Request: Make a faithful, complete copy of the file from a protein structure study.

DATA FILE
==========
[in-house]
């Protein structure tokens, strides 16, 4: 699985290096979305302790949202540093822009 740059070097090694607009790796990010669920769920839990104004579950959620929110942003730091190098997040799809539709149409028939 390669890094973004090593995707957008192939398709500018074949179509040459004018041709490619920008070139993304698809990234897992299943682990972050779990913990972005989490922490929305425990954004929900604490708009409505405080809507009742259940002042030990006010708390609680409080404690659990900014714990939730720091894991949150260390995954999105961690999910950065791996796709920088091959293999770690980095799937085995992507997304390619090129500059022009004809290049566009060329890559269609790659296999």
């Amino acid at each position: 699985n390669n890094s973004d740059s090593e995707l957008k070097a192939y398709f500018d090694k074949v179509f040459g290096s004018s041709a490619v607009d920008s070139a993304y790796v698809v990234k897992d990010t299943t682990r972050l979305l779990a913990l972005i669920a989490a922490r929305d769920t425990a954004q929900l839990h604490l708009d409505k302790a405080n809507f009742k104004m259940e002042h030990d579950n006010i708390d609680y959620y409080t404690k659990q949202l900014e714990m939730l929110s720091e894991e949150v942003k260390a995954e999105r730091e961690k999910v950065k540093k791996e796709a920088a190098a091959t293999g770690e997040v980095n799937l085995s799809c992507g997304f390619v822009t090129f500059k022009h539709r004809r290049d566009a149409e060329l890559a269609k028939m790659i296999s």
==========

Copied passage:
[in-house]
């Protein structure tokens, strides 16, 4: 699985290096979305302790949202540093822009 740059070097090694607009790796990010669920769920839990104004579950959620929110942003730091190098997040799809539709149409028939 390669890094973004090593995707957008192939398709500018074949179509040459004018041709490619920008070139993304698809990234897992299943682990972050779990913990972005989490922490929305425990954004929900604490708009409505405080809507009742259940002042030990006010708390609680409080404690659990900014714990939730720091894991949150260390995954999105961690999910950065791996796709920088091959293999770690980095799937085995992507997304390619090129500059022009004809290049566009060329890559269609790659296999």
């Amino acid at each position: 699985n390669n890094s973004d740059s090593e995707l957008k070097a192939y398709f500018d090694k074949v179509f040459g290096s004018s041709a490619v607009d920008s070139a993304y790796v698809v990234k897992d990010t299943t682990r972050l979305l779990a913990l972005i669920a989490a922490r929305d769920t425990a954004q929900l839990h604490l708009d409505k302790a405080n809507f009742k104004m259940e002042h030990d579950n006010i708390d609680y959620y409080t404690k659990q949202l900014e714990m939730l929110s720091e894991e949150v942003k260390a995954e999105r730091e961690k999910v950065k540093k791996e796709a920088a190098a091959t293999g770690e997040v980095n799937l085995s799809c992507g997304f390619v822009t090129f500059k022009h539709r004809r290049d566009a149409e060329l890559a269609k028939m790659i296999s």